The annual Chinese Blogger Conference, which was scheduled to take place in Shanghai on November 20, was canceled due to pressure from the Chinese authorities. Organizers said the planned hosts, owners of an office building near Shanghai Jiaotong University, were forced to reject usage of the venue for the event. The conference’s homepage was stripped of content, with a message saying “Website Suspended,” shortly after the site announced the cancelation and attributed it to “well-known reasons.” Isaac Mao, cofounder of the conference, said the pressure was upsetting but noted that the participants could “still find ways to gather in smaller groups.”
* Wall Street Journal 11/21/2010: China blogger conference cancelled under pressure <>
* South China Morning Post 11/20/2010: Conference of bloggers can’t find a venue <>
Circumvention tool extends Chinese access to information
Since 2002, Silicon Valley-based programmer Alan Huang and a group of Falun Gong-practicing engineers at places ranging from Microsoft to NASA have been devoting their spare time to developing circumvention tools like UltraSurf. Used by millions of web users in China and elsewhere, they provide access to foreign news sites and social networking applications without leaving records of users’ activities. UltraSurf’s user base expands every time a significant social event takes place in China, such as the 2003 SARS outbreak or the Tibetan uprising in 2008.
* Wired 11/1/2010: Digital weapons help dissidents punch holes in China’s great firewall <>
3G Kindle, a surprise to Chinese netizens
The 3G model of Amazon’s Kindle e-reader, which Chinese customers could get through Chinese online shopping sites, reportedly allows internet access to blocked webpages inside China. “It was like tasting a forbidden fruit, I felt really excited the first time I tried it,” said a Chinese user interviewed by the state-run Global Times who had logged on to Twitter and Facebook. Lawrence Kwang of the University of Hong Kong said that since every Kindle device is pre-registered to a personal account, the Chinese government can still trace each user’s information. Lu Benfu, director of the Internet Development Research Center at the Chinese Academy of Science, predicted that the device would be subject to stricter controls once it is officially released on the mainland.
* Global Times 11/5/2010: Amazon’s Kindle allows access to blocked sites <>

Hong Kong reporters barred from Asian Games
Reporters from the Hong Kong-based Apple Daily, which is known for its sensational writing, investigative reporting, and critical coverage of the Chinese government, have not received approval from the Olympic Council of Asia to cover the 16th Asian Games opening ceremony on November 12 in Guangzhou. “The Chinese regime’s behavior towards Apple Daily has overshadowed the Games and is part of its practice of suppressing dissent,” said Mak Ying-ting, chairwoman of the Hong Kong Journalist Association. In May, Apple Daily reporters were barred from attending the Shanghai World Expo.
* Epoch Times 11/11/2010: Hong Kong’s Apple Daily likely to miss Asian Games <>  

Parody of election campaign video stirs online debate in Taiwan
On October 28, Taiwanese netizen “Kuso Cat” produced a parody version of a campaign video that features two twin sisters singing and dancing to express their support for Jason Hu, the incumbent mayor of Taichung city of Taiwan. He is seeking another term in upcoming municipal elections on November 27. The parody version, which splices in news clips about Taichung's sex industry, has led to a heated debate over cyberbullying. The mayor's office has asked local prosecutors to investigate the case. On November 2, a press statement issued by the Taichung District Prosecutors Office said that no law appeared to have been broken. However, under a proposed Personal Data Protection Act, scheduled to take effect in early 2011, such actions could be subject to high fines in the future.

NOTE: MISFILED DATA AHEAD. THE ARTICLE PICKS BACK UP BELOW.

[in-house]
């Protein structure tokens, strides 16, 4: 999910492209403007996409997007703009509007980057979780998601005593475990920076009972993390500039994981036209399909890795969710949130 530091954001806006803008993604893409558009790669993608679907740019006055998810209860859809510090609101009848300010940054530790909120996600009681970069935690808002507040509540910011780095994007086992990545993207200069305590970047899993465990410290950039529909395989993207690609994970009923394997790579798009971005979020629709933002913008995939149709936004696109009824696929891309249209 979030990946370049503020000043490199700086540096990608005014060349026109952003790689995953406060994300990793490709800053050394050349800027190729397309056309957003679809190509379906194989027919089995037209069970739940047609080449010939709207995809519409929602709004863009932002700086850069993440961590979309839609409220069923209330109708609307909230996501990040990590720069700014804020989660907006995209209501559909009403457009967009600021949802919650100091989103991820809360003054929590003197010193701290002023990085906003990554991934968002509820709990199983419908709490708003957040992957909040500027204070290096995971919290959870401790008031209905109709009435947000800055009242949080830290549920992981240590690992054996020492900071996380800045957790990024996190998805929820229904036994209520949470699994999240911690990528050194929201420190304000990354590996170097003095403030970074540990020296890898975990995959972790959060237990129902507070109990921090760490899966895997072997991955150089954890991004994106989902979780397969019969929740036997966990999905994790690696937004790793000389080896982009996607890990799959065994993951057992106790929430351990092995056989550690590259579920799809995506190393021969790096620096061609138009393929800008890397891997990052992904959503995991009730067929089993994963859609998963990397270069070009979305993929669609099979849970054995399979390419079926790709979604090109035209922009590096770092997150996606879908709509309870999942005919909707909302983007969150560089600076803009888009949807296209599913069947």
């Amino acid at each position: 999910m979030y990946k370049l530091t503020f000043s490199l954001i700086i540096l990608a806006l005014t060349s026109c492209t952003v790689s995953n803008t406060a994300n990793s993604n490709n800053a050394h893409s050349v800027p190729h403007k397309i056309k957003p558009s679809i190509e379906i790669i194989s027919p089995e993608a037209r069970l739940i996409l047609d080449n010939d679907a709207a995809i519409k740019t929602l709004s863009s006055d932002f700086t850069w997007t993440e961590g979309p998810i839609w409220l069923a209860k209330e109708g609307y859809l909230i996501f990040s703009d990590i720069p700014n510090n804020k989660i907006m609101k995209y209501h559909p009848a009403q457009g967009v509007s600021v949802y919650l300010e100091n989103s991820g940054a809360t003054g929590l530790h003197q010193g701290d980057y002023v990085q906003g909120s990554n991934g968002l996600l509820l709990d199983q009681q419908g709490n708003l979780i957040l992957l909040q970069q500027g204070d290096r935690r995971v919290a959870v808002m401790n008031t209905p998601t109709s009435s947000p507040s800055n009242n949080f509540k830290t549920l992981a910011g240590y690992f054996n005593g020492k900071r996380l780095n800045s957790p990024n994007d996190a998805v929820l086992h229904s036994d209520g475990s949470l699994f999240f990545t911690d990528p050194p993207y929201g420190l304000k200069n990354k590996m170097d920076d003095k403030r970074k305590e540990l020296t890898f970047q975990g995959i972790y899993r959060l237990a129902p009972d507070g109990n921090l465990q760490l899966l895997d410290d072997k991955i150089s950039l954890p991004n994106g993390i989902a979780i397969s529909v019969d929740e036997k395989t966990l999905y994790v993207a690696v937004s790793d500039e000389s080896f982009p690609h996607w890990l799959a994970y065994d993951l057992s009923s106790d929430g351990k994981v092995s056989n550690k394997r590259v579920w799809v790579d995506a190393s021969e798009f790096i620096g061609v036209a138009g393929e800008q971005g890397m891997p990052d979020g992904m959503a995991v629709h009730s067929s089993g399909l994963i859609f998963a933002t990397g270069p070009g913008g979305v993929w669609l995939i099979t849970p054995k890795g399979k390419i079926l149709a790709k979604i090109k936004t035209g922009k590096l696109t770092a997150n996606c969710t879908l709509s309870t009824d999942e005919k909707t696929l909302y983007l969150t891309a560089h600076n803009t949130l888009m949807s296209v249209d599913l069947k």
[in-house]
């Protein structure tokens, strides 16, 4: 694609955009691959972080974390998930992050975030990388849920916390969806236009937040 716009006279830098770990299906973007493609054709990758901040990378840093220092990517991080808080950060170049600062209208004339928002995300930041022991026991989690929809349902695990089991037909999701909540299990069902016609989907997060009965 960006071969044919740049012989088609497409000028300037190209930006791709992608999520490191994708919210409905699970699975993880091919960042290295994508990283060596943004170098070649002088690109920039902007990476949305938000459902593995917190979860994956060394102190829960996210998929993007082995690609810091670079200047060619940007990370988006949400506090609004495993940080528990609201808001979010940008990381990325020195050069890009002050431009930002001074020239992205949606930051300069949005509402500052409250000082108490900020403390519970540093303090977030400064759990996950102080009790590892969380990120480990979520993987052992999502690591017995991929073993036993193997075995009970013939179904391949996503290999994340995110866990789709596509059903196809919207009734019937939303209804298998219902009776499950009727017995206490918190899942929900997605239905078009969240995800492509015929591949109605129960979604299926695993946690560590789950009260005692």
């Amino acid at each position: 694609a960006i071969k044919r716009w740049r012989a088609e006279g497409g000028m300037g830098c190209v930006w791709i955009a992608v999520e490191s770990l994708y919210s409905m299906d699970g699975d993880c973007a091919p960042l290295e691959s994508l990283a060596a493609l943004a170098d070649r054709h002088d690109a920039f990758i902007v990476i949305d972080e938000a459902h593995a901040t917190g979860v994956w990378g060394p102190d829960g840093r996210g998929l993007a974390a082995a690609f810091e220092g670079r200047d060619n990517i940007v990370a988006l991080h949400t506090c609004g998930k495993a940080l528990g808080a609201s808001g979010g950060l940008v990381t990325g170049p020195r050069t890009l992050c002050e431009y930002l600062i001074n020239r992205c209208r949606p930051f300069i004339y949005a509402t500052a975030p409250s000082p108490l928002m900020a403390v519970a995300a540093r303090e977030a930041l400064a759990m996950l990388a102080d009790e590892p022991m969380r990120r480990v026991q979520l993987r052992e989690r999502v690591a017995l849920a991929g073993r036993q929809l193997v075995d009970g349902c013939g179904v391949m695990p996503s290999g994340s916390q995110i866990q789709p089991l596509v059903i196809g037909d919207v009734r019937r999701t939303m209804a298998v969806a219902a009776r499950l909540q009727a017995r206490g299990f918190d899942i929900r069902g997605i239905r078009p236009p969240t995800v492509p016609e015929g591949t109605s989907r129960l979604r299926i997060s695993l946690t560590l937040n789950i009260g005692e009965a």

* 11/1/2010: Video hack infuriates Taiwanese city mayor <
Taiwan’s Ministry of Education urges university discussion forum to manage online speech
On October 21, National Taiwan University received a notice from the Ministry of Education requesting that the administration increase management of content on the school’s online bulletin board, where students and staff post comments, including those of a political nature. According to the Taipei Times, the notice specially asked that “political staffers who try to ‘manipulate’ Netizens’ opinions on the board be removed from what it called ‘an educational network.’” Students and netizens criticized the request and called for the resignation of Minister of Education Wu Ching-ji. Wu denied that the notice was a violation of freedom of speech. He described the ministry’s move as a “friendly reminder.”
* Taipei Times 11/4/2010: Notice from Ministry sparks outrage <
Indonesian radio regains broadcasting rights amid Chinese interference 
On October 5, Radio Era Baru, an Indonesian affiliate of the Falun Gong-related Sound of Hope radio station, won a ruling at the State Administrative Court that allows it to broadcast temporarily, pending an upcoming final decision by the Supreme Court. Era Baru, which frequently reports on human rights abuses in China, said the Chinese Embassy in Jakarta had warned Indonesian officials that allowing the radio station to air its programming risked damaging China-Indonesia relations. The Indonesian Ministry of Communications and Information Technology subsequently denied the radio station a broadcasting license in 2007. In September 2009, it transferred Era Baru’s frequency to Sing FM. Members of the European Parliament and Reporters Without Borders have appealed to the Indonesian authorities on the station’s behalf, urging that Era Baru’s broadcasting rights be fully respected.
* NTDTV 10/16/2010: Press freedom win – Indonesian radio regains broadcasting license <>